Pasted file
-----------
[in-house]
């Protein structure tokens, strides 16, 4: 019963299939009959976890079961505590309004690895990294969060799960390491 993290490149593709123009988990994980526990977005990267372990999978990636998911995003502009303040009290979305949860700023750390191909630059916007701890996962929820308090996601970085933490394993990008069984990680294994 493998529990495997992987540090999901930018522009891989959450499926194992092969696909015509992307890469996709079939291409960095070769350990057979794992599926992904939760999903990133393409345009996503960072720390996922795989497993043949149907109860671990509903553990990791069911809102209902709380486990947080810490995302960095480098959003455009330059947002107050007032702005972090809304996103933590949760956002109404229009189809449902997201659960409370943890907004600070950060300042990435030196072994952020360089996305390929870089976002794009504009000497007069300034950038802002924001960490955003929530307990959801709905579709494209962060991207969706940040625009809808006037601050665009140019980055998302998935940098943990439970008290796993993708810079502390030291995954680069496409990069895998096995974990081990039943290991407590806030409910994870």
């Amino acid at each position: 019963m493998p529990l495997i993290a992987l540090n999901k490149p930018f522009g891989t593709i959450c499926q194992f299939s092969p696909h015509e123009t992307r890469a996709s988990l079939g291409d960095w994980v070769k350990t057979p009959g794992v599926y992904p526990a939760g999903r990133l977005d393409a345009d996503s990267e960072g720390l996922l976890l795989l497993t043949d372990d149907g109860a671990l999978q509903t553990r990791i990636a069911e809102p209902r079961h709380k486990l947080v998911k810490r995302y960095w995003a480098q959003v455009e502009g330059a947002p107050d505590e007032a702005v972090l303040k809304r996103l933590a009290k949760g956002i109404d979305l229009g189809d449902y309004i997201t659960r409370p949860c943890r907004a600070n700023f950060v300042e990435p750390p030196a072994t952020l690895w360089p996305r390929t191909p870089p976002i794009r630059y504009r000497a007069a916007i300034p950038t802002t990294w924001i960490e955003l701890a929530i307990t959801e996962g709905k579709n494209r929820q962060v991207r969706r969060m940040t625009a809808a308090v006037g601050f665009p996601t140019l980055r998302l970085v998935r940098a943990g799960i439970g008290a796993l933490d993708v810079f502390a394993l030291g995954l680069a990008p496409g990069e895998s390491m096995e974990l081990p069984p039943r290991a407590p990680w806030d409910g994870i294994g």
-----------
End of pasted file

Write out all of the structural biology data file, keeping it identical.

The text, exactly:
[in-house]
């Protein structure tokens, strides 16, 4: 019963299939009959976890079961505590309004690895990294969060799960390491 993290490149593709123009988990994980526990977005990267372990999978990636998911995003502009303040009290979305949860700023750390191909630059916007701890996962929820308090996601970085933490394993990008069984990680294994 493998529990495997992987540090999901930018522009891989959450499926194992092969696909015509992307890469996709079939291409960095070769350990057979794992599926992904939760999903990133393409345009996503960072720390996922795989497993043949149907109860671990509903553990990791069911809102209902709380486990947080810490995302960095480098959003455009330059947002107050007032702005972090809304996103933590949760956002109404229009189809449902997201659960409370943890907004600070950060300042990435030196072994952020360089996305390929870089976002794009504009000497007069300034950038802002924001960490955003929530307990959801709905579709494209962060991207969706940040625009809808006037601050665009140019980055998302998935940098943990439970008290796993993708810079502390030291995954680069496409990069895998096995974990081990039943290991407590806030409910994870």
């Amino acid at each position: 019963m493998p529990l495997i993290a992987l540090n999901k490149p930018f522009g891989t593709i959450c499926q194992f299939s092969p696909h015509e123009t992307r890469a996709s988990l079939g291409d960095w994980v070769k350990t057979p009959g794992v599926y992904p526990a939760g999903r990133l977005d393409a345009d996503s990267e960072g720390l996922l976890l795989l497993t043949d372990d149907g109860a671990l999978q509903t553990r990791i990636a069911e809102p209902r079961h709380k486990l947080v998911k810490r995302y960095w995003a480098q959003v455009e502009g330059a947002p107050d505590e007032a702005v972090l303040k809304r996103l933590a009290k949760g956002i109404d979305l229009g189809d449902y309004i997201t659960r409370p949860c943890r907004a600070n700023f950060v300042e990435p750390p030196a072994t952020l690895w360089p996305r390929t191909p870089p976002i794009r630059y504009r000497a007069a916007i300034p950038t802002t990294w924001i960490e955003l701890a929530i307990t959801e996962g709905k579709n494209r929820q962060v991207r969706r969060m940040t625009a809808a308090v006037g601050f665009p996601t140019l980055r998302l970085v998935r940098a943990g799960i439970g008290a796993l933490d993708v810079f502390a394993l030291g995954l680069a990008p496409g990069e895998s390491m096995e974990l081990p069984p039943r290991a407590p990680w806030d409910g994870i294994g």